St Monans Auld Kirk Ghost

St Monans Auld Kirk Ghost

St Monans Auld Kirk Ghost St Monans Auld Kirk dates back to around the year 875 when Saint Monan was buried here.

It was said that King David II – after being injured at the battle of Neville’s Cross by a Bow (17 October 1346) – visited the exact site and ordered a Kirk be built after a miraculous recovery from his injuries.

However, my own research disputes this story, due to the fact that King David II was captured at the battle and did not return to Scotland until around 6 November 1357.

Miraculously healed by having a bow removed at St Monans would be an awfully long time for such an injury. This is not to say he did visit or order a Kirk, just not in the romantic way as explained by some.

Nevertheless, we do have reports of ghostly activity at St Monans Old Kirk. This has St Monans Auld Kirk ghostbeen widely reported throughout the years by many able publications, authors and enthusiasts.

Paranormal Activity

One winters evening, extremely dark and silent, a young boy was conducting his cleaning duties within the old historical Kirk.

Knowing he was finally finished, the last of his duties cleaning out the old ash from the furnace, he decided it was time to lock up and go home.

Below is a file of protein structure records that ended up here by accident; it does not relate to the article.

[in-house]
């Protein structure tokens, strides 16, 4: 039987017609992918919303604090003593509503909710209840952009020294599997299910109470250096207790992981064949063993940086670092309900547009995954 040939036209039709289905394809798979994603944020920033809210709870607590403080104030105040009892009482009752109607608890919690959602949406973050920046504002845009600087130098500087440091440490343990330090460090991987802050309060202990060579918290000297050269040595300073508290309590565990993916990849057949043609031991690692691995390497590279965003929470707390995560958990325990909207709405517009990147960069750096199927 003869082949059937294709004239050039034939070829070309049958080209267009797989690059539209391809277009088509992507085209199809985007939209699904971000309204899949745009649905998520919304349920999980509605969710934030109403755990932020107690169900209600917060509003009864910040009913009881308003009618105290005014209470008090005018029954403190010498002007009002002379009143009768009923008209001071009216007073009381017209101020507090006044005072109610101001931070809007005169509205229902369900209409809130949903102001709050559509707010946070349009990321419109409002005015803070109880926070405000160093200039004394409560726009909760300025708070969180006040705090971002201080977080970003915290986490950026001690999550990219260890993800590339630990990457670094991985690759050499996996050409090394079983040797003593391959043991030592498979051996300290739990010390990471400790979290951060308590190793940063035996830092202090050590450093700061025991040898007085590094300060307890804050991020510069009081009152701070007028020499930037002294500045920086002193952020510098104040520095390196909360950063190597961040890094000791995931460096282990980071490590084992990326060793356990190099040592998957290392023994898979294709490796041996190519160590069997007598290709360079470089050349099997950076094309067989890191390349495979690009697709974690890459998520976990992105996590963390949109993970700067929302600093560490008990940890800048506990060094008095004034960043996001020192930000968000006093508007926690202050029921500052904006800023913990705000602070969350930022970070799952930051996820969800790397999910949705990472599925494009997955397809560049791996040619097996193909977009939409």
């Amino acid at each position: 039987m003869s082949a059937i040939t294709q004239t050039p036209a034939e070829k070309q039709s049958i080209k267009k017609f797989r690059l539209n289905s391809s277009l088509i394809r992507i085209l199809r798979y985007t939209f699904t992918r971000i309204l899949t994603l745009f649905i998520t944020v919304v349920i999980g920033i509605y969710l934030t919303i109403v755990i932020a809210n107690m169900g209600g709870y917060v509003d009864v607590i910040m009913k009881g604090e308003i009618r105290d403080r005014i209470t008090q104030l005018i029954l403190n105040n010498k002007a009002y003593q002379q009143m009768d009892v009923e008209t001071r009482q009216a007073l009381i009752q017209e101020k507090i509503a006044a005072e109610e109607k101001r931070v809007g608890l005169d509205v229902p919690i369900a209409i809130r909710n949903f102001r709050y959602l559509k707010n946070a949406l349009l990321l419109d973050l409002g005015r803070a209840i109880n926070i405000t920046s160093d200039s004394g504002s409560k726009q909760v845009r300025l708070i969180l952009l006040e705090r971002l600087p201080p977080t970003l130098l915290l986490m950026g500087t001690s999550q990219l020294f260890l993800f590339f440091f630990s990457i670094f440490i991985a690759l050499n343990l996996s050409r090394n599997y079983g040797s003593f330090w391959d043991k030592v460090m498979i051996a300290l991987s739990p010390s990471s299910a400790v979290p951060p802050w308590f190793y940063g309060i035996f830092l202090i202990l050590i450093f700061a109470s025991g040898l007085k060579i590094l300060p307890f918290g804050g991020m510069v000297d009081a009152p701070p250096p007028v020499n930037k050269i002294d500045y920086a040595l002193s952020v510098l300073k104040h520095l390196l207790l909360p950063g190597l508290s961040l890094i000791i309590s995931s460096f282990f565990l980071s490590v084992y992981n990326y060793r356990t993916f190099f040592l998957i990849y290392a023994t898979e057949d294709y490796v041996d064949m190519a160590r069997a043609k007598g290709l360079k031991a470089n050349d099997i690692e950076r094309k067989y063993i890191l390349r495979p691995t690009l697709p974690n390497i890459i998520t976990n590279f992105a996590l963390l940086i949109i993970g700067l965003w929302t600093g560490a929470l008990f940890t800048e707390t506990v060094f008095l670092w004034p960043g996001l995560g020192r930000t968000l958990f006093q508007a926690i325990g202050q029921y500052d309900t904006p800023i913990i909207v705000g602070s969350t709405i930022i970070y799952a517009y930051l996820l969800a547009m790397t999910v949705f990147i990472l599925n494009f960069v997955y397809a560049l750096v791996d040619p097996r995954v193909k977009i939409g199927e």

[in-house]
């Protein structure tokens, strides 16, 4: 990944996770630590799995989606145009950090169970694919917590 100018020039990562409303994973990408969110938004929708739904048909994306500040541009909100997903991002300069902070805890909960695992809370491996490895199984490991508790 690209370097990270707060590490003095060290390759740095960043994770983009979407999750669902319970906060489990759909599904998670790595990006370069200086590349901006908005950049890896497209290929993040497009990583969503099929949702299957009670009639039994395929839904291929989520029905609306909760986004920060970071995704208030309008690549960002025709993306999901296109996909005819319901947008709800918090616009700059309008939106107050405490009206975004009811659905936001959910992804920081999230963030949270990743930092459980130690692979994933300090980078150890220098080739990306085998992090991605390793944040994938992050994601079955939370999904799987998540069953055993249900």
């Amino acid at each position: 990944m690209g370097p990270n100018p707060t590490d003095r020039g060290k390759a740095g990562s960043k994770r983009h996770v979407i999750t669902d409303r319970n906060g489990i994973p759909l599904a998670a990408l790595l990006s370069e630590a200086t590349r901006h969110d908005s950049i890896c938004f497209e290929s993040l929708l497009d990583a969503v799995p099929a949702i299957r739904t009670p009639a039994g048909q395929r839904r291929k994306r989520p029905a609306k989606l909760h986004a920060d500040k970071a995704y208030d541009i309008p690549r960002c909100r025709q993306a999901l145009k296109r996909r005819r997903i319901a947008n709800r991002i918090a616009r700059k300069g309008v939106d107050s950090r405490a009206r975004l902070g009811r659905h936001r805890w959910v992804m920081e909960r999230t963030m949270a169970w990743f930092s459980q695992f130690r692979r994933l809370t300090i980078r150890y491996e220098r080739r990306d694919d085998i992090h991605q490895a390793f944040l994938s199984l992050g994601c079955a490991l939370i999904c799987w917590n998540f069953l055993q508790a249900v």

He glanced back and saw an almighty flash of light from the darkness of the Kirk’s Tower. Lighting up the gloomy dark – and much to his astonishment – he witnessed a pale looking face shining back towards him.

It was at this point that he ran to the Ministers home nearby.

St Monans Auld Kirk GhostWhen he got there the astonishment was to increase, for a portrait at the home of the Minister was that of the apparition he just witnessed at the tower.

The young lad had just witnessed the St Monans Auld Kirk Ghost first hand.

It was Sir David Leslie of Newark, long since the dead and previous owner of nearby Newark Castle.

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